The McCall family should be thrilled to be back in California, after what happened to them in Africa. Forced to flee their home in Nigeria by the violence of the Biafran War, they turn up in a small town in the San Joaquin Valley, and everyone assumes they must be delighted to be back in their own country. But while life in the States may be safe, it’s also foreign to this unlikely family of refugees. They dream of the day they’ll return to their real home in Africa—a prospect that seems more remote as they watch the brutal progress of “their” war on television.
Fortunately, relief comes in the suave form of Anatole Hachette and Roland, his lion. Like the McCalls, Anatole has been thrown out of Africa. Unlike them, he has solved the problem of losing his native land. His plan is to recreate a piece of it in California by establishing a wild animal park, Safariland, on the dry plains outside of town. But will the cautious locals embrace the possibility of lions? And can two such different worlds really be brought together in one place?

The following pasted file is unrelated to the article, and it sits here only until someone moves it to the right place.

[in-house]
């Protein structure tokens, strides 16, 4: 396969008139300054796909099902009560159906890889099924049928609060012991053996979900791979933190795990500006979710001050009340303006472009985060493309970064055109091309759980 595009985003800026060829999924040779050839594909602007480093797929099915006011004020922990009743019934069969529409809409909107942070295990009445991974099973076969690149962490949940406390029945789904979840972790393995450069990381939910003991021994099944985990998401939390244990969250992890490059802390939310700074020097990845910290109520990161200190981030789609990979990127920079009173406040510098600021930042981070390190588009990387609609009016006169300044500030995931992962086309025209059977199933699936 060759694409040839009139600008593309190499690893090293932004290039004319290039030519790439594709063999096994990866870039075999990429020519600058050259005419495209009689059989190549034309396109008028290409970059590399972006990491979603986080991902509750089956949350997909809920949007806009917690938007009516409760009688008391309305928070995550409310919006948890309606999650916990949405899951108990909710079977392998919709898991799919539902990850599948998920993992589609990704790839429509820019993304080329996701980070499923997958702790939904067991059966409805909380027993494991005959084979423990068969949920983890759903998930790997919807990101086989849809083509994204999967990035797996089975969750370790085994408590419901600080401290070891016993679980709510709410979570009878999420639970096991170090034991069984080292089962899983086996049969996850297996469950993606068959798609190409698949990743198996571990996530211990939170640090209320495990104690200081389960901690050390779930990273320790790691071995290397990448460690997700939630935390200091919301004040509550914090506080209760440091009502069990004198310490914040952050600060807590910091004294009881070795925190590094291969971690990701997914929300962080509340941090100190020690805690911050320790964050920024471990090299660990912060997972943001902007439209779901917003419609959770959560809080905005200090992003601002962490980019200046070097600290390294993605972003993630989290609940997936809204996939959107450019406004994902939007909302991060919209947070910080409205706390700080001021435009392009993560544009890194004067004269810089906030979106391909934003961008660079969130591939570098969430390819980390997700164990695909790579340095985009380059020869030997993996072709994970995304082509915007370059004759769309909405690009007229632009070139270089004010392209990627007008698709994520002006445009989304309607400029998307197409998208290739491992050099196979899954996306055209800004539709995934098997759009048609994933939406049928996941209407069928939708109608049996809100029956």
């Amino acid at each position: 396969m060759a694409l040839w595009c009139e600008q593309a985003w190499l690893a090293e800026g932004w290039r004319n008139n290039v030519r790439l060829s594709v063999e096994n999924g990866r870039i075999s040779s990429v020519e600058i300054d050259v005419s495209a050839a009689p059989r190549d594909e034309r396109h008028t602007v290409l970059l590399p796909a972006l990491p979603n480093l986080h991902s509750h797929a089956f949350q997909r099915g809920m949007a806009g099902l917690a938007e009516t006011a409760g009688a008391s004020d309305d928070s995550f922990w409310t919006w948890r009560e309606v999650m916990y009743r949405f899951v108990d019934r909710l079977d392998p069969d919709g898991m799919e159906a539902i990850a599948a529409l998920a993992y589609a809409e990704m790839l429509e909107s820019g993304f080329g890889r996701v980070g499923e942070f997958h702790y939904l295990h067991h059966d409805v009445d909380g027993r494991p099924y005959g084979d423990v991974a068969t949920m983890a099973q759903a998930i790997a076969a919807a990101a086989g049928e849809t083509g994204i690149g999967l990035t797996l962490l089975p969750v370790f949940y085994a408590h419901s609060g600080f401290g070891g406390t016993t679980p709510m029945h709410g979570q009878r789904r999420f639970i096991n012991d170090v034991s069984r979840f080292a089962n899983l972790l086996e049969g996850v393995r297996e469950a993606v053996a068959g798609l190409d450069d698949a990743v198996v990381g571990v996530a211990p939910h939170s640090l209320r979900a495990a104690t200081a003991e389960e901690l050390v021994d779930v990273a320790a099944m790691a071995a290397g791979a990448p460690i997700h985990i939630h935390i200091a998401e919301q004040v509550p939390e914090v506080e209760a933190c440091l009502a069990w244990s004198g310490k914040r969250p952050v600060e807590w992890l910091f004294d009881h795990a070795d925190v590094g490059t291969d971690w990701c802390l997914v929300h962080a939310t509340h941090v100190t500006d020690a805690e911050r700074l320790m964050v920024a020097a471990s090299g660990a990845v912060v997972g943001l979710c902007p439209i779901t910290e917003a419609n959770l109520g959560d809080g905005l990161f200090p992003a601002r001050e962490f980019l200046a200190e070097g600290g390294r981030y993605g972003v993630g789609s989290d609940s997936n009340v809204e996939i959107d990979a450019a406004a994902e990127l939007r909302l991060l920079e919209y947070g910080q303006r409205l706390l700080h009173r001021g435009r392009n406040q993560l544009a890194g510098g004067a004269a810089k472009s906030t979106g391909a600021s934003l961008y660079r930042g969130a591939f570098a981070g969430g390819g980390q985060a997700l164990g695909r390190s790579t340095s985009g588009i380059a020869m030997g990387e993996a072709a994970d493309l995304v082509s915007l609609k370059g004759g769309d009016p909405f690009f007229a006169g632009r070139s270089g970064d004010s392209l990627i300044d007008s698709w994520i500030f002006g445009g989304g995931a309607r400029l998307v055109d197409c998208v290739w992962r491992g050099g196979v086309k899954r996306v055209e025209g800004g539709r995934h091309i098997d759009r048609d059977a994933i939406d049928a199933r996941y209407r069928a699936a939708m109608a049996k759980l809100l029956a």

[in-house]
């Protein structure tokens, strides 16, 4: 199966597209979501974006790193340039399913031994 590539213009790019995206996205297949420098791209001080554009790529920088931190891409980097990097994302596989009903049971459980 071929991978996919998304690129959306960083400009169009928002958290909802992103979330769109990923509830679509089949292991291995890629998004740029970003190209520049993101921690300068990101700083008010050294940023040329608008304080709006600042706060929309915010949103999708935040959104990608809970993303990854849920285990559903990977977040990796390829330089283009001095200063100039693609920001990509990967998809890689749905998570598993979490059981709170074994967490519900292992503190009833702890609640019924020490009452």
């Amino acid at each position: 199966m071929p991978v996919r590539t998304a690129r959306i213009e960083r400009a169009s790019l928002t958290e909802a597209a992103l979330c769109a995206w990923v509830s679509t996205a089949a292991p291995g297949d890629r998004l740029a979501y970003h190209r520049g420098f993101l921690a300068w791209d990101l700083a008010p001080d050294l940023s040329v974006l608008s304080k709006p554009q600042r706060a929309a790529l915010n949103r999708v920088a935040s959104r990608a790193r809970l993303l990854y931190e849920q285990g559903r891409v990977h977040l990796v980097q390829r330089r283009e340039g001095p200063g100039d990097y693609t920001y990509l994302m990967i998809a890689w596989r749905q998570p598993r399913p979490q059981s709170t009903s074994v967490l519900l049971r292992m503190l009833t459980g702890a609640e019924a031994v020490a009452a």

“Marta Maretich has a fine and witty imagination. Her novella presents an entertaining and thought-provoking romp in Central California, complete with otiose lions and irritable oilmen, all seen through the eyes of a sensitive and precocious young girl.”
― Tony Eprile, The Persistence of Memory and Temporary Sojourner and Other South African Stories
“Marta Maretich knows that the world is both more various and more wonderful than it may appear. The Possibility of Lions looks at feelings that cannot easily be named, and reveals hidden lives behind the bleached out colors of the California heartland. Maretich writes in a clear, sharp voice edged through with humor and compassion. She knows what it means to be displaced, and the unexpected friendships forged between the lost.”
— Catherine Temma, The Priest Fainted
“Marta Maretich reveals an original vision and a voice from a region too often ignored. Readers may not be quite certain where they’re going until they get there, but the journey will be fine.”
— Gerald Haslam, Straight White Male, The Great Central Valley: California’s Heartland, Workin’ Man’s Blues and The Other California